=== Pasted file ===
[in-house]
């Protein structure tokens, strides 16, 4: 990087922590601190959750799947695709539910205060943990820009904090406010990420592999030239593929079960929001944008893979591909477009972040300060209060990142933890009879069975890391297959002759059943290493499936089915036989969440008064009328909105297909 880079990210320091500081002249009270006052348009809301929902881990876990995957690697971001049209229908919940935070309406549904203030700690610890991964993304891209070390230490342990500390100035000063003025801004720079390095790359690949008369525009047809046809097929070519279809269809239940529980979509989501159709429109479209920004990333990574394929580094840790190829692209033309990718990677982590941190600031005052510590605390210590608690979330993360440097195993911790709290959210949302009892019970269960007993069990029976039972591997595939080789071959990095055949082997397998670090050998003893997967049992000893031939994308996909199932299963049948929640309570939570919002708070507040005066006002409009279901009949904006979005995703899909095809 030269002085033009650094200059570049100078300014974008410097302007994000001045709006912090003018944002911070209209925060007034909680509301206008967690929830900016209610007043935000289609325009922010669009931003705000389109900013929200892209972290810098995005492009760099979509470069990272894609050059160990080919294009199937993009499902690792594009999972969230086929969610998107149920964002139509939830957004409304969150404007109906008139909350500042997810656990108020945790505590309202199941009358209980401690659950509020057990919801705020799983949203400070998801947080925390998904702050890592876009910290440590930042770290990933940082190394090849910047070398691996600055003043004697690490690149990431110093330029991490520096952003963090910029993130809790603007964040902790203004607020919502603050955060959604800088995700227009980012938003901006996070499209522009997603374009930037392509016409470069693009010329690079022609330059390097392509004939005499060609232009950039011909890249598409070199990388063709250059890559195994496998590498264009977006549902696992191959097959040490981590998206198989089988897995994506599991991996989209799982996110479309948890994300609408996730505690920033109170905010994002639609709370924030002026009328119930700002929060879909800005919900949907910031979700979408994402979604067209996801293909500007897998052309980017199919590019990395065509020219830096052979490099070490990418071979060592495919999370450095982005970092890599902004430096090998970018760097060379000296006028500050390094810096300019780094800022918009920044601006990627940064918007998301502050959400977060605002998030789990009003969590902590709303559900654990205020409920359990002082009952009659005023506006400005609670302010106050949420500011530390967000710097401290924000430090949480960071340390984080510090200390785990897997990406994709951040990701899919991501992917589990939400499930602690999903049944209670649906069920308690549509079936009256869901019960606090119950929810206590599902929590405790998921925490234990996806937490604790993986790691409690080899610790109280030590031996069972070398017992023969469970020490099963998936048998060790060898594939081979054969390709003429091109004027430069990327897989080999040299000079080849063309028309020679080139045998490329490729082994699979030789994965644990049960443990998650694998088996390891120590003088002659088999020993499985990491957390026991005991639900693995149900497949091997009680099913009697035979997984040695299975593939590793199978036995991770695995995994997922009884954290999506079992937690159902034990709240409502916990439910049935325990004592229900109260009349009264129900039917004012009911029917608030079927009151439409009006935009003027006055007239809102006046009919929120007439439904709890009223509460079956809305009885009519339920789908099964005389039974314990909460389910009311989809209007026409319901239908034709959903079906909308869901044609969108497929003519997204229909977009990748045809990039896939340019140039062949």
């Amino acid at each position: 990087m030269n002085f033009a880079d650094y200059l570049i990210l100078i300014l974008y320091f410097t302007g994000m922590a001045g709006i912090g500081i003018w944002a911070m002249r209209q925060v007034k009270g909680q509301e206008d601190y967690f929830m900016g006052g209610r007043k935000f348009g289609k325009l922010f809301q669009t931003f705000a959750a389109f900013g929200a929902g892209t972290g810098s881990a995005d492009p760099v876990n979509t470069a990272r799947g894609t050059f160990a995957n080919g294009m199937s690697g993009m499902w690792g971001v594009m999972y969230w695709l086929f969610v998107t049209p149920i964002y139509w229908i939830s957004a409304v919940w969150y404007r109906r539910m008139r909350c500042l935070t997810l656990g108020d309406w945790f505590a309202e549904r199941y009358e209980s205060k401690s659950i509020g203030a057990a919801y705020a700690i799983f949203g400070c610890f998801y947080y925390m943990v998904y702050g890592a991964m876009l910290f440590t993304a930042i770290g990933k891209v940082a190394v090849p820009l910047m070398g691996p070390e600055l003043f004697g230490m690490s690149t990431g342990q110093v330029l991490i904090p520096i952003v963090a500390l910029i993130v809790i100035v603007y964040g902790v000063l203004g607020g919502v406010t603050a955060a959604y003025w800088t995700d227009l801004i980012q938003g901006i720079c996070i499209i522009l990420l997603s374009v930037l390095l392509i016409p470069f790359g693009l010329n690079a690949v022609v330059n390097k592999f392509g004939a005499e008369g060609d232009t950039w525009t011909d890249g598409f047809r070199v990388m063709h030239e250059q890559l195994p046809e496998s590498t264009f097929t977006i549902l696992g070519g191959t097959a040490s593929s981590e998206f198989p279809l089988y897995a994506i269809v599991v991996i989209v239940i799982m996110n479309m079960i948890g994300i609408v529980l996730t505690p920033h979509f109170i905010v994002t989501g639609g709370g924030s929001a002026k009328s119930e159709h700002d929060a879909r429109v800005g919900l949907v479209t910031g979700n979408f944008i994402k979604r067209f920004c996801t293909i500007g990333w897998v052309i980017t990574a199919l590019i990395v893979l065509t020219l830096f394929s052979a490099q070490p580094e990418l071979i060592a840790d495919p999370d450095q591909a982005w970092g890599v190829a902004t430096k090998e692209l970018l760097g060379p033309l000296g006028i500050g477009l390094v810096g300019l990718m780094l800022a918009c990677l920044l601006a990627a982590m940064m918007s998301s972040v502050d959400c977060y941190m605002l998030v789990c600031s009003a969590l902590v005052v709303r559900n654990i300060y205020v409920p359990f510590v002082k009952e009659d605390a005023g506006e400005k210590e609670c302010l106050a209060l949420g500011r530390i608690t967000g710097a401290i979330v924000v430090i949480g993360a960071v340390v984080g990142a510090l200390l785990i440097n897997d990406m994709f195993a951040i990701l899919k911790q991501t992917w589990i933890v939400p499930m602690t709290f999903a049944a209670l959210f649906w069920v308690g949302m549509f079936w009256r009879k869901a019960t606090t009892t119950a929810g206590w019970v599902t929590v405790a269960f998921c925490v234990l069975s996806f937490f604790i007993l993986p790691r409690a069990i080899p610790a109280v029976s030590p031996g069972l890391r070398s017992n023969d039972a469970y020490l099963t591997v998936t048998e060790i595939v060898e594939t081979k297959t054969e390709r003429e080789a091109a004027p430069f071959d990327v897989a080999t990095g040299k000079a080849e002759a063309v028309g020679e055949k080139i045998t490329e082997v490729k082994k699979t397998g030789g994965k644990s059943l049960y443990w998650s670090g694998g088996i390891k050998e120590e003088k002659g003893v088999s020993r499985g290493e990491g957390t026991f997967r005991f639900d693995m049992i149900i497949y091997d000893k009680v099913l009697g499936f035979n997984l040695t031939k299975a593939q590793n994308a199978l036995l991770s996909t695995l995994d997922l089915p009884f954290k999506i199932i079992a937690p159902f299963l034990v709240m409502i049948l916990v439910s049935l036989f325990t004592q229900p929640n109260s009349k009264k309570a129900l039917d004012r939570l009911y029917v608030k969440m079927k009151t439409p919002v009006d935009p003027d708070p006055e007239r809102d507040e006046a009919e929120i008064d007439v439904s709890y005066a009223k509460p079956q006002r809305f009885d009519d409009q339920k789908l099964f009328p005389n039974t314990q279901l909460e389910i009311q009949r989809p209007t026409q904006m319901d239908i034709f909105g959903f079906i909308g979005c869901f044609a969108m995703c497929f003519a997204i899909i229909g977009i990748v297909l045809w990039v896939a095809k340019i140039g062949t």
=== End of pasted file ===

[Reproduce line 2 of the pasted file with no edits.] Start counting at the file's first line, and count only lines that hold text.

């Protein structure tokens, strides 16, 4: 990087922590601190959750799947695709539910205060943990820009904090406010990420592999030239593929079960929001944008893979591909477009972040300060209060990142933890009879069975890391297959002759059943290493499936089915036989969440008064009328909105297909 880079990210320091500081002249009270006052348009809301929902881990876990995957690697971001049209229908919940935070309406549904203030700690610890991964993304891209070390230490342990500390100035000063003025801004720079390095790359690949008369525009047809046809097929070519279809269809239940529980979509989501159709429109479209920004990333990574394929580094840790190829692209033309990718990677982590941190600031005052510590605390210590608690979330993360440097195993911790709290959210949302009892019970269960007993069990029976039972591997595939080789071959990095055949082997397998670090050998003893997967049992000893031939994308996909199932299963049948929640309570939570919002708070507040005066006002409009279901009949904006979005995703899909095809 030269002085033009650094200059570049100078300014974008410097302007994000001045709006912090003018944002911070209209925060007034909680509301206008967690929830900016209610007043935000289609325009922010669009931003705000389109900013929200892209972290810098995005492009760099979509470069990272894609050059160990080919294009199937993009499902690792594009999972969230086929969610998107149920964002139509939830957004409304969150404007109906008139909350500042997810656990108020945790505590309202199941009358209980401690659950509020057990919801705020799983949203400070998801947080925390998904702050890592876009910290440590930042770290990933940082190394090849910047070398691996600055003043004697690490690149990431110093330029991490520096952003963090910029993130809790603007964040902790203004607020919502603050955060959604800088995700227009980012938003901006996070499209522009997603374009930037392509016409470069693009010329690079022609330059390097392509004939005499060609232009950039011909890249598409070199990388063709250059890559195994496998590498264009977006549902696992191959097959040490981590998206198989089988897995994506599991991996989209799982996110479309948890994300609408996730505690920033109170905010994002639609709370924030002026009328119930700002929060879909800005919900949907910031979700979408994402979604067209996801293909500007897998052309980017199919590019990395065509020219830096052979490099070490990418071979060592495919999370450095982005970092890599902004430096090998970018760097060379000296006028500050390094810096300019780094800022918009920044601006990627940064918007998301502050959400977060605002998030789990009003969590902590709303559900654990205020409920359990002082009952009659005023506006400005609670302010106050949420500011530390967000710097401290924000430090949480960071340390984080510090200390785990897997990406994709951040990701899919991501992917589990939400499930602690999903049944209670649906069920308690549509079936009256869901019960606090119950929810206590599902929590405790998921925490234990996806937490604790993986790691409690080899610790109280030590031996069972070398017992023969469970020490099963998936048998060790060898594939081979054969390709003429091109004027430069990327897989080999040299000079080849063309028309020679080139045998490329490729082994699979030789994965644990049960443990998650694998088996390891120590003088002659088999020993499985990491957390026991005991639900693995149900497949091997009680099913009697035979997984040695299975593939590793199978036995991770695995995994997922009884954290999506079992937690159902034990709240409502916990439910049935325990004592229900109260009349009264129900039917004012009911029917608030079927009151439409009006935009003027006055007239809102006046009919929120007439439904709890009223509460079956809305009885009519339920789908099964005389039974314990909460389910009311989809209007026409319901239908034709959903079906909308869901044609969108497929003519997204229909977009990748045809990039896939340019140039062949």